Q-Cells SE posted record sales and cell production for its full year 2008 financial results, retaining its position as the largest solar cell manufacturer. The company reached production volume in its core crystalline business of 570.4 MWp, slightly lower than the previous guidance of 580MWp but a 48% increase over 2007 levels. Sales grew by 46% to €1,251.3 million, compared to €858.9 million in 2007. Q-Cells expects to ramp both c-Si and thin-film capacity in 2009 to between 1.3GW – 1.4GW and 200MW – 250MW levels, respectively. Capital spending for 2009 will be within the range of €400 million to €500 million, dependent on market demand, the company said.
However, the core of the planned expansions come from existing investments made in 2008 in new plants in Malaysia for c-Si cell production and the initial plant ramps at thin film-subsidiaries, primarily at Solibro, Sontor and Calyxo. The company noted that the sixth production line at the Bitterfeld-Wolfen site was commissioned in the fourth quarter of 2008, allowing total cell capacity to be increased to 760MWp at year-end.
Phase I of the new fab in Malaysia is now completed and expected to start ramping in the second quarter of 2008. However, Q-Cells executives noted in a conference call with financial analysts that Phase II ramp would be pushed out and ramp would be governed by market demand.
Two of the thin-film subsidiaries started mass production in 2008, Q-Cells said. Sontor GmbH is expected to ramp its 25MW plant in 2009, while Solibro GmbH will expand capacity to 135MWp by year-end (current capacity is 30MW). Anton Milner, Q-Cells’ CEO, noted in the call that Solibro ramp had been highly successful and was possibly the fastest ramp experienced in the PV industry.
Combined nominal capacity is expected to reach 1.7GW in 2009; however, Q-Cells cautioned throughout the call that it would be operating a ‘flexible’ manufacturing strategy in 2009 due to the expected softness in market demand that will run through the first half of 2009, and the lack of clear visibility in the second half of the year and into 2010.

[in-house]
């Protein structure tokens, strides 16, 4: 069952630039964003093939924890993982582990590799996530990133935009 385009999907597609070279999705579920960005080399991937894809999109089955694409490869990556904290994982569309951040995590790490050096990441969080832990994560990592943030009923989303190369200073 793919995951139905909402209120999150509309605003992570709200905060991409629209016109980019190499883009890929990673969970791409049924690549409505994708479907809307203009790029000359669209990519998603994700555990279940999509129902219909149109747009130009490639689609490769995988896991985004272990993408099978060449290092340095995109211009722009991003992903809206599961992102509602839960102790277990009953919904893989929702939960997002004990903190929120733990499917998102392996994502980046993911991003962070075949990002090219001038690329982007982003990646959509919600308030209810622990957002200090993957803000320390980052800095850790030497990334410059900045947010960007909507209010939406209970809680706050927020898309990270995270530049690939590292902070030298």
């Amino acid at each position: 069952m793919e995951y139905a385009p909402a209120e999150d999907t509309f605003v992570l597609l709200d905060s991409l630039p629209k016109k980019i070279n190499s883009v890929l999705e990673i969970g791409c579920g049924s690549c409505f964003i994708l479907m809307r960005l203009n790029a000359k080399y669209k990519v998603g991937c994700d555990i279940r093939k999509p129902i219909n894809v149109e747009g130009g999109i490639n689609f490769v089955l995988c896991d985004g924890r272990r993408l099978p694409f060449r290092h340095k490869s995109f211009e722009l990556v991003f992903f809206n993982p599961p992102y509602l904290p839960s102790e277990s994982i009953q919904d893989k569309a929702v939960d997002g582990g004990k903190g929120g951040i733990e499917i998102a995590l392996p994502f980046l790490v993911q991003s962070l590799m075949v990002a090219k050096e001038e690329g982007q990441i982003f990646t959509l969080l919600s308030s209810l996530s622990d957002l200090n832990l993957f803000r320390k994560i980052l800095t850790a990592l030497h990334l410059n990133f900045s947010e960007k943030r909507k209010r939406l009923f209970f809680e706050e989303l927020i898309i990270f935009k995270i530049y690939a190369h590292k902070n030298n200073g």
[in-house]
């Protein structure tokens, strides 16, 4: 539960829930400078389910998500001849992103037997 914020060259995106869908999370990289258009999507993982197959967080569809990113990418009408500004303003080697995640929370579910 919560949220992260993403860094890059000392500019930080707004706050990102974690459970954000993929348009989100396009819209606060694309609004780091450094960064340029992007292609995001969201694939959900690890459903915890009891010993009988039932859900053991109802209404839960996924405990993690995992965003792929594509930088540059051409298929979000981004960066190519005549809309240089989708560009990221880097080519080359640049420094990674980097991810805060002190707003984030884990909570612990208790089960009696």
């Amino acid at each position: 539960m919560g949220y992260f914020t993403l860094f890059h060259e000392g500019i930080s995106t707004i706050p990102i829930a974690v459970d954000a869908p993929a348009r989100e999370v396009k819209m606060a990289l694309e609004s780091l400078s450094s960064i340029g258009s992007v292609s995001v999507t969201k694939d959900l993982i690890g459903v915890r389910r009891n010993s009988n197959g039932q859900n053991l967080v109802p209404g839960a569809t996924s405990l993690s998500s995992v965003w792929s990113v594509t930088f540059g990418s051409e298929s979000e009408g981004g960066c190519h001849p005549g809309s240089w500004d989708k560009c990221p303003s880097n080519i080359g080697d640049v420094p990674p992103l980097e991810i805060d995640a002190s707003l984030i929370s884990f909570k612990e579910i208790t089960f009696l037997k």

Q-Cells has cell supply contracts for 2009 of between 850MW and 970MW that includes ‘delivery risk’ and options +/-10%. Production targets for c-Si cells were projected to be in the range of 800MW and 1GW in 2009, roughly in line with guidance previously given.
Milner expressed his delight at the abundance of polysilicon and subsequent low prices that could be present for several years ahead. Due to the rapid fall in polysilicon prices, he noted that pre-payments on polysilicon supply contracts with producers was a “thing of the past,” as increasing levels of the material were coming online, negating the need to lock-in supply and pre-pay a percentage amount.
He also commented that pre-payments were never something they nor the industry wanted to do. Now that prices will remain low for the foreseeable future, he hoped the incumbent polysilicon producers, which had been too conservative in the past with capacity expansions had “learnt a brutal lesson.”
Milner also acknowledged that previous plans to aggressively ramp UMG silicon usage had now taken a backward step due to the quality and lower priced polysilicon but remains committed to its adoption over time. He also expected UMG capacity at suppliers to slow, making smaller volumes available to allow for the fact that new investments will be difficult to make in the current financial climate.
With this in mind, Q-Cells gave a wide range to expected revenue in 2009. The worst-case scenario would see sales reach approximately €1.7 billion, with the top-end of expectations coming in at €2.1 billion for 2009.